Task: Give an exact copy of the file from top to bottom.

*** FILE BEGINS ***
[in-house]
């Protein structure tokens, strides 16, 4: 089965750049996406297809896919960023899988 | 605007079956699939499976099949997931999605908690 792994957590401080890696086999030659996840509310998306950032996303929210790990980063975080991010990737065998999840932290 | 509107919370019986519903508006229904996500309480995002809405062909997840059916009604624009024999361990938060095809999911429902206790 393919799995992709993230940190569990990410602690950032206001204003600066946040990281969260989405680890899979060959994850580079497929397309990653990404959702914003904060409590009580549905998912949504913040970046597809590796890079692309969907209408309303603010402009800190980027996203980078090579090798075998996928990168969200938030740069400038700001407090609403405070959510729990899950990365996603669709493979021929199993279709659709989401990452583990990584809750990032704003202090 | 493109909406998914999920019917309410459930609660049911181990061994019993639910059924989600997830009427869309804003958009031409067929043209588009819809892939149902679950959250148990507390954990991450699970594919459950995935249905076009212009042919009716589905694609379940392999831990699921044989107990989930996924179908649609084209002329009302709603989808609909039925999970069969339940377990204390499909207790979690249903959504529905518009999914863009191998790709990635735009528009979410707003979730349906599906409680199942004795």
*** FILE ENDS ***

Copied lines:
[in-house]
């Protein structure tokens, strides 16, 4: 089965750049996406297809896919960023899988 | 605007079956699939499976099949997931999605908690 792994957590401080890696086999030659996840509310998306950032996303929210790990980063975080991010990737065998999840932290 | 509107919370019986519903508006229904996500309480995002809405062909997840059916009604624009024999361990938060095809999911429902206790 393919799995992709993230940190569990990410602690950032206001204003600066946040990281969260989405680890899979060959994850580079497929397309990653990404959702914003904060409590009580549905998912949504913040970046597809590796890079692309969907209408309303603010402009800190980027996203980078090579090798075998996928990168969200938030740069400038700001407090609403405070959510729990899950990365996603669709493979021929199993279709659709989401990452583990990584809750990032704003202090 | 493109909406998914999920019917309410459930609660049911181990061994019993639910059924989600997830009427869309804003958009031409067929043209588009819809892939149902679950959250148990507390954990991450699970594919459950995935249905076009212009042919009716589905694609379940392999831990699921044989107990989930996924179908649609084209002329009302709603989808609909039925999970069969339940377990204390499909207790979690249903959504529905518009999914863009191998790709990635735009528009979410707003979730349906599906409680199942004795």